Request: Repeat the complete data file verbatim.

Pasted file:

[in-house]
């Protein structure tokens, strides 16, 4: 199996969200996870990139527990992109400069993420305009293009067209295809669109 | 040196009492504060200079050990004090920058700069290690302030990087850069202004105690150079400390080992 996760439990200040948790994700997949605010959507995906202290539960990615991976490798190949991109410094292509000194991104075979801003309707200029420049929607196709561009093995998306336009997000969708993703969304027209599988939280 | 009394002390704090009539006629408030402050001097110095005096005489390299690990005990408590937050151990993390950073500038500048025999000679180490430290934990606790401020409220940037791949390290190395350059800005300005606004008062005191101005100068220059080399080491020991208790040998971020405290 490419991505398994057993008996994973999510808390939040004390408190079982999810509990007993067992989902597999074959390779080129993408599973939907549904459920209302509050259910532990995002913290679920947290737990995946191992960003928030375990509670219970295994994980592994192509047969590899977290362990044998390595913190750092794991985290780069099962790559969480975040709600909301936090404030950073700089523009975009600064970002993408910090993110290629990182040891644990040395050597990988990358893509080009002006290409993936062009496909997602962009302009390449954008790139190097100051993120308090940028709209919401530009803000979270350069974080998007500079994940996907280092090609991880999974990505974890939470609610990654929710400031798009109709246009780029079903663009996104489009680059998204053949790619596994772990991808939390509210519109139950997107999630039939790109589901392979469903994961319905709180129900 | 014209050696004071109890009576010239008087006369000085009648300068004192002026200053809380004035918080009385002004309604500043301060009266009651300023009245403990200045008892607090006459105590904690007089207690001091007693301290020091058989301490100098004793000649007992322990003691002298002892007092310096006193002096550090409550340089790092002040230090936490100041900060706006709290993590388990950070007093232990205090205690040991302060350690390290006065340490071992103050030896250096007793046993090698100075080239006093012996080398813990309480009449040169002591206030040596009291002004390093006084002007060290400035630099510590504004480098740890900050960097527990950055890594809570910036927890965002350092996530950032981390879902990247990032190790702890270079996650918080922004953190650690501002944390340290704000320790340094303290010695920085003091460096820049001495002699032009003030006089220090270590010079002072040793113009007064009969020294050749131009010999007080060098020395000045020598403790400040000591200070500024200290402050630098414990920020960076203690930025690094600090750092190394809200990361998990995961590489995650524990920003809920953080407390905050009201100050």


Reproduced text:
[in-house]
């Protein structure tokens, strides 16, 4: 199996969200996870990139527990992109400069993420305009293009067209295809669109 | 040196009492504060200079050990004090920058700069290690302030990087850069202004105690150079400390080992 996760439990200040948790994700997949605010959507995906202290539960990615991976490798190949991109410094292509000194991104075979801003309707200029420049929607196709561009093995998306336009997000969708993703969304027209599988939280 | 009394002390704090009539006629408030402050001097110095005096005489390299690990005990408590937050151990993390950073500038500048025999000679180490430290934990606790401020409220940037791949390290190395350059800005300005606004008062005191101005100068220059080399080491020991208790040998971020405290 490419991505398994057993008996994973999510808390939040004390408190079982999810509990007993067992989902597999074959390779080129993408599973939907549904459920209302509050259910532990995002913290679920947290737990995946191992960003928030375990509670219970295994994980592994192509047969590899977290362990044998390595913190750092794991985290780069099962790559969480975040709600909301936090404030950073700089523009975009600064970002993408910090993110290629990182040891644990040395050597990988990358893509080009002006290409993936062009496909997602962009302009390449954008790139190097100051993120308090940028709209919401530009803000979270350069974080998007500079994940996907280092090609991880999974990505974890939470609610990654929710400031798009109709246009780029079903663009996104489009680059998204053949790619596994772990991808939390509210519109139950997107999630039939790109589901392979469903994961319905709180129900 | 014209050696004071109890009576010239008087006369000085009648300068004192002026200053809380004035918080009385002004309604500043301060009266009651300023009245403990200045008892607090006459105590904690007089207690001091007693301290020091058989301490100098004793000649007992322990003691002298002892007092310096006193002096550090409550340089790092002040230090936490100041900060706006709290993590388990950070007093232990205090205690040991302060350690390290006065340490071992103050030896250096007793046993090698100075080239006093012996080398813990309480009449040169002591206030040596009291002004390093006084002007060290400035630099510590504004480098740890900050960097527990950055890594809570910036927890965002350092996530950032981390879902990247990032190790702890270079996650918080922004953190650690501002944390340290704000320790340094303290010695920085003091460096820049001495002699032009003030006089220090270590010079002072040793113009007064009969020294050749131009010999007080060098020395000045020598403790400040000591200070500024200290402050630098414990920020960076203690930025690094600090750092190394809200990361998990995961590489995650524990920003809920953080407390905050009201100050």